Throughout this yearlong journey with idiopathic pulmonary fibrosis (IPF), to which I am an unwilling participant, I have often spoken with others about the benefits of having something positive to look forward to. Knowing something good is on the horizon helps in coping with this disease — whether it be something you are excited about, or something that makes you feel good. I find just looking forward to this something helps me ground myself, and to balance out all the medical appointments and jargon. Especially when the emotional turmoil of IPF becomes too much.
When I write out my weekly schedule/calendar, I try to find something positive. It could be going with friends for dinner, or dedicating an evening to take my dog to the local dog park and watch her play. It could be catching up with my friends from Australia via a Skype chat, or designating time to be alone at home and watch a movie in bed.
Whatever you choose, look forward to it. It doesn’t have to be a grand event; something small can have just as much meaning. That said, I choose to write this column about something I am looking forward to in a few weeks that is, for me, a grand event. It is a chance for me to reclaim from IPF a bit of control over my life. Let me explain …
For those of you who have read my columns for a while, you know that I used to love to run. While I couldn’t go very far, nor was I a very strong or graceful runner, I enjoyed it nonetheless, and miss it terribly. It is now spring here in Canada, and I think back to this time last year, when I was diagnosed with IPF. At the time, I was not yet really feeling the physical effects of the disease. I was still going out just as the sun was going down with a light jacket, and able to complete a run without issue.
With spring finally arriving, I recently sent a text a close friend, Sally, who is also a runner. I told her how much I was thinking of her, and how I imagined how much she is enjoying this beautiful weather to run in. This friend knows of my struggles with IPF, and my desire to put on my running shoes and just go. Sally also has one of the kindest hearts I have ever met.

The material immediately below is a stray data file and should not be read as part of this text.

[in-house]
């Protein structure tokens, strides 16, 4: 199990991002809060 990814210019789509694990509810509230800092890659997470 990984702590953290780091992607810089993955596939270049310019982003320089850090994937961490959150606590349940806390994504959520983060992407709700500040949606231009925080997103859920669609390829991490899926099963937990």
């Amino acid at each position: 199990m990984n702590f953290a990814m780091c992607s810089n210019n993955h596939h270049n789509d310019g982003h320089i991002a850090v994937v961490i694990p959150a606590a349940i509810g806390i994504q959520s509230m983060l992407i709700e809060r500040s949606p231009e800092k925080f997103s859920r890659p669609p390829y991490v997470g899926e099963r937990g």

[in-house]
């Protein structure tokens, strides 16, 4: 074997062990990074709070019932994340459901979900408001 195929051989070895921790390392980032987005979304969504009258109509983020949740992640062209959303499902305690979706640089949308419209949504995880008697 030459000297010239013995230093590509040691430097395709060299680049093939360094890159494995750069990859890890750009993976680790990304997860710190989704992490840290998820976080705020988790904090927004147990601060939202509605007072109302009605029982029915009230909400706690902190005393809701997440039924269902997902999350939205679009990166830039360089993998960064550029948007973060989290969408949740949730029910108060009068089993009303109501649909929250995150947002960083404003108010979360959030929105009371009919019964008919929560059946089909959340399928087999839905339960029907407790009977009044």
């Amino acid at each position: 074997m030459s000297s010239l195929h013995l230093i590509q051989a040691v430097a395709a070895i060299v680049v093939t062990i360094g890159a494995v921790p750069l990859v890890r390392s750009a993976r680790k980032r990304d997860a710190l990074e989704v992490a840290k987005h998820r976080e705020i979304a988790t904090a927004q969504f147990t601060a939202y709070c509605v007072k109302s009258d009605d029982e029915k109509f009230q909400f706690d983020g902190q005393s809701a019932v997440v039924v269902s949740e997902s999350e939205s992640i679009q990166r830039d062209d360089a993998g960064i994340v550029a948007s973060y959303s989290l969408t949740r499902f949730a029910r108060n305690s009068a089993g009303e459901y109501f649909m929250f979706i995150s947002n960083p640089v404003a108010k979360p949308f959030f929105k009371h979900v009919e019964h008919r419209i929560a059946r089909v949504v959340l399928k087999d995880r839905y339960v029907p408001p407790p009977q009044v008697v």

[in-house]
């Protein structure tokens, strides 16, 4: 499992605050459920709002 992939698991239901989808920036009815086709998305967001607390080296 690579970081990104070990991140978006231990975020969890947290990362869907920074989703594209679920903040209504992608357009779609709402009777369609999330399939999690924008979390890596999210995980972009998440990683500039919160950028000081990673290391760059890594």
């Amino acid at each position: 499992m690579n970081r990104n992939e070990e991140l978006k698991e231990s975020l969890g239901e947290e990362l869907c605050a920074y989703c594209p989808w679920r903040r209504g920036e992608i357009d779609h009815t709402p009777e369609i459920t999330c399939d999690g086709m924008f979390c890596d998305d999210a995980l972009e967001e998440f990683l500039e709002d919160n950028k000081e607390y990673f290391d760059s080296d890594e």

She informed me that, in a couple of weeks, she is taking part in a 20 km run in our city, and asked me if I would be willing to join her for the last kilometer of that run! She let me know that she thinks she will be really tired, and will struggle to finish by the time she reaches the end. She said that having someone waiting for her to get her through that last 1 km will be both helpful and motivating.
The plan is that I will wait at the 19-km mark with her husband, and run/walk/jog the last kilometer with her to the finish line. Just thinking about it gives me goosebumps and brings a tear to my eye, because I don’t think it is physically possible for me to complete a run of any length on my own. Here, I am still able to experience the “high” of participating in a run, even if it is a short one and on the tail end. Even better, by participating I hopefully will help encourage and motivate my friend to finish an amazing 20-km run — and maybe someday be able to run the full thing with her!
This run is something that I am looking forward to. It is something positive that I will try to remember when everything in relation to my disease becomes overwhelming. It is a grand thing that is marked on my weekly calendar/schedule with much excitement.
It takes place Sunday, April 30, and I am eagerly waiting for that day to wear my Lung Foundation running shirt, and show IPF that I can reclaim a bit of control over my physical abilities!
Note: Pulmonary Fibrosis News is strictly a news and information website about the disease. It does not provide medical advice, diagnosis, or treatment. This content is not intended to be a substitute for professional medical advice, diagnosis, or treatment. Always seek the advice of your physician or other qualified health provider with any questions you may have regarding a medical condition. Never disregard professional medical advice or delay in seeking it because of something you have read on this website. The opinions expressed in this column are not those of Pulmonary Fibrosis News, or its parent company, BioNews Services, and are intended to spark discussion about issues pertaining to pulmonary fibrosis.
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